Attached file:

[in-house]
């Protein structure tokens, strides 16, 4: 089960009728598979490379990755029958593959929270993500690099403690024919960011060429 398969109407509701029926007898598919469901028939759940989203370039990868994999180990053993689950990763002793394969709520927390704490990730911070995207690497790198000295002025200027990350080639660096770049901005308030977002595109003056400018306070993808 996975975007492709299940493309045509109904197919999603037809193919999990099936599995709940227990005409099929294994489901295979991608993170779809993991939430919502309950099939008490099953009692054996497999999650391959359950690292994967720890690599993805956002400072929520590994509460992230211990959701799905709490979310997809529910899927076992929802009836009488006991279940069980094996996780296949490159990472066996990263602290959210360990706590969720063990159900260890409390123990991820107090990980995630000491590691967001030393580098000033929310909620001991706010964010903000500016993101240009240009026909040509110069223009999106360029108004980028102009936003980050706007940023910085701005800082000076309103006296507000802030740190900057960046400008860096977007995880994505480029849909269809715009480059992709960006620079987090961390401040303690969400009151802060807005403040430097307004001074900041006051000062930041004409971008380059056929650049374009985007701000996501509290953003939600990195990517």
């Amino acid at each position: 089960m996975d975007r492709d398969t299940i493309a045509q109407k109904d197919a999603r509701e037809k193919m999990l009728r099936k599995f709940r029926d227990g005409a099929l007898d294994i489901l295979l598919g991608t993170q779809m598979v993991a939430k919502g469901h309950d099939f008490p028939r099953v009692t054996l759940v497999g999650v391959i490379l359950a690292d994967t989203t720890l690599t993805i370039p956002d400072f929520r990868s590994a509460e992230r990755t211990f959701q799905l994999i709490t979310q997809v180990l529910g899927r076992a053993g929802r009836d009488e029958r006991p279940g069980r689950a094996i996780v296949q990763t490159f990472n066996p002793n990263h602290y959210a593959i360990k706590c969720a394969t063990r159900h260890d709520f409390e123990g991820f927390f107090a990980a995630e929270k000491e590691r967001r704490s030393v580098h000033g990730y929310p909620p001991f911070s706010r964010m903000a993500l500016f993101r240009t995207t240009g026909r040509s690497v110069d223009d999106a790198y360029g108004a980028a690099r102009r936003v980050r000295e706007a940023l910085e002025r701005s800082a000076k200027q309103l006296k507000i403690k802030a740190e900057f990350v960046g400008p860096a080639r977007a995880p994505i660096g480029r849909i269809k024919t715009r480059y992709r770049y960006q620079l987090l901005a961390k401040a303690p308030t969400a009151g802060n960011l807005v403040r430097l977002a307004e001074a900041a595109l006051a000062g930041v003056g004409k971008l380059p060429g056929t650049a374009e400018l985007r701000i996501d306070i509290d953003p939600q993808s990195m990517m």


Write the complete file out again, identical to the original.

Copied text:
[in-house]
């Protein structure tokens, strides 16, 4: 089960009728598979490379990755029958593959929270993500690099403690024919960011060429 398969109407509701029926007898598919469901028939759940989203370039990868994999180990053993689950990763002793394969709520927390704490990730911070995207690497790198000295002025200027990350080639660096770049901005308030977002595109003056400018306070993808 996975975007492709299940493309045509109904197919999603037809193919999990099936599995709940227990005409099929294994489901295979991608993170779809993991939430919502309950099939008490099953009692054996497999999650391959359950690292994967720890690599993805956002400072929520590994509460992230211990959701799905709490979310997809529910899927076992929802009836009488006991279940069980094996996780296949490159990472066996990263602290959210360990706590969720063990159900260890409390123990991820107090990980995630000491590691967001030393580098000033929310909620001991706010964010903000500016993101240009240009026909040509110069223009999106360029108004980028102009936003980050706007940023910085701005800082000076309103006296507000802030740190900057960046400008860096977007995880994505480029849909269809715009480059992709960006620079987090961390401040303690969400009151802060807005403040430097307004001074900041006051000062930041004409971008380059056929650049374009985007701000996501509290953003939600990195990517």
């Amino acid at each position: 089960m996975d975007r492709d398969t299940i493309a045509q109407k109904d197919a999603r509701e037809k193919m999990l009728r099936k599995f709940r029926d227990g005409a099929l007898d294994i489901l295979l598919g991608t993170q779809m598979v993991a939430k919502g469901h309950d099939f008490p028939r099953v009692t054996l759940v497999g999650v391959i490379l359950a690292d994967t989203t720890l690599t993805i370039p956002d400072f929520r990868s590994a509460e992230r990755t211990f959701q799905l994999i709490t979310q997809v180990l529910g899927r076992a053993g929802r009836d009488e029958r006991p279940g069980r689950a094996i996780v296949q990763t490159f990472n066996p002793n990263h602290y959210a593959i360990k706590c969720a394969t063990r159900h260890d709520f409390e123990g991820f927390f107090a990980a995630e929270k000491e590691r967001r704490s030393v580098h000033g990730y929310p909620p001991f911070s706010r964010m903000a993500l500016f993101r240009t995207t240009g026909r040509s690497v110069d223009d999106a790198y360029g108004a980028a690099r102009r936003v980050r000295e706007a940023l910085e002025r701005s800082a000076k200027q309103l006296k507000i403690k802030a740190e900057f990350v960046g400008p860096a080639r977007a995880p994505i660096g480029r849909i269809k024919t715009r480059y992709r770049y960006q620079l987090l901005a961390k401040a303690p308030t969400a009151g802060n960011l807005v403040r430097l977002a307004e001074a900041a595109l006051a000062g930041v003056g004409k971008l380059p060429g056929t650049a374009e400018l985007r701000i996501d306070i509290d953003p939600q993808s990195m990517m």